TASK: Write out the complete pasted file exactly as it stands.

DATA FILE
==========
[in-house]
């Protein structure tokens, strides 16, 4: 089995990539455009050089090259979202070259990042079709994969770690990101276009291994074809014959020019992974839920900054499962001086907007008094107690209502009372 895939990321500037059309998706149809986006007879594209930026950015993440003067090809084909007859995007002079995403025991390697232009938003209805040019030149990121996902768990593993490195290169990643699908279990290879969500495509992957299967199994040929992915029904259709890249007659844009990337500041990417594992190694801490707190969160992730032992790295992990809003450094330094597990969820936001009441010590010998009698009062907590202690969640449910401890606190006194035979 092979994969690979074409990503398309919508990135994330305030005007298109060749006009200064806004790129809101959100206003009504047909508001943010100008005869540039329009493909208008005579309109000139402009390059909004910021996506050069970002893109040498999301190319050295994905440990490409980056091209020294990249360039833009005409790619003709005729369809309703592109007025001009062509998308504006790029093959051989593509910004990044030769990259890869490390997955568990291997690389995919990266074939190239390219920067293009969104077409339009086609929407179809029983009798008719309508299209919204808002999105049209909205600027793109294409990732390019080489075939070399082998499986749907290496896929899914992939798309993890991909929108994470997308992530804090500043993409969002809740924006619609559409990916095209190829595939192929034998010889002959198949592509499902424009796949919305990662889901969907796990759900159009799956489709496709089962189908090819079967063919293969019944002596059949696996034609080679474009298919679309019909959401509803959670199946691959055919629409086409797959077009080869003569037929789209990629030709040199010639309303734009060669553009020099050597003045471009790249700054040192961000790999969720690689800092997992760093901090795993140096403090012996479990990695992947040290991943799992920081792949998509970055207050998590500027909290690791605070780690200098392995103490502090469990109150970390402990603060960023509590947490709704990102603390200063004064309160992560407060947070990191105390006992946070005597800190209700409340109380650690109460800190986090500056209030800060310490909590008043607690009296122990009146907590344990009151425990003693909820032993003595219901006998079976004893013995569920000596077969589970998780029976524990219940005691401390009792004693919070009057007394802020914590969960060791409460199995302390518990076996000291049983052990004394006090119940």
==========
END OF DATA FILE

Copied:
[in-house]
């Protein structure tokens, strides 16, 4: 089995990539455009050089090259979202070259990042079709994969770690990101276009291994074809014959020019992974839920900054499962001086907007008094107690209502009372 895939990321500037059309998706149809986006007879594209930026950015993440003067090809084909007859995007002079995403025991390697232009938003209805040019030149990121996902768990593993490195290169990643699908279990290879969500495509992957299967199994040929992915029904259709890249007659844009990337500041990417594992190694801490707190969160992730032992790295992990809003450094330094597990969820936001009441010590010998009698009062907590202690969640449910401890606190006194035979 092979994969690979074409990503398309919508990135994330305030005007298109060749006009200064806004790129809101959100206003009504047909508001943010100008005869540039329009493909208008005579309109000139402009390059909004910021996506050069970002893109040498999301190319050295994905440990490409980056091209020294990249360039833009005409790619003709005729369809309703592109007025001009062509998308504006790029093959051989593509910004990044030769990259890869490390997955568990291997690389995919990266074939190239390219920067293009969104077409339009086609929407179809029983009798008719309508299209919204808002999105049209909205600027793109294409990732390019080489075939070399082998499986749907290496896929899914992939798309993890991909929108994470997308992530804090500043993409969002809740924006619609559409990916095209190829595939192929034998010889002959198949592509499902424009796949919305990662889901969907796990759900159009799956489709496709089962189908090819079967063919293969019944002596059949696996034609080679474009298919679309019909959401509803959670199946691959055919629409086409797959077009080869003569037929789209990629030709040199010639309303734009060669553009020099050597003045471009790249700054040192961000790999969720690689800092997992760093901090795993140096403090012996479990990695992947040290991943799992920081792949998509970055207050998590500027909290690791605070780690200098392995103490502090469990109150970390402990603060960023509590947490709704990102603390200063004064309160992560407060947070990191105390006992946070005597800190209700409340109380650690109460800190986090500056209030800060310490909590008043607690009296122990009146907590344990009151425990003693909820032993003595219901006998079976004893013995569920000596077969589970998780029976524990219940005691401390009792004693919070009057007394802020914590969960060791409460199995302390518990076996000291049983052990004394006090119940």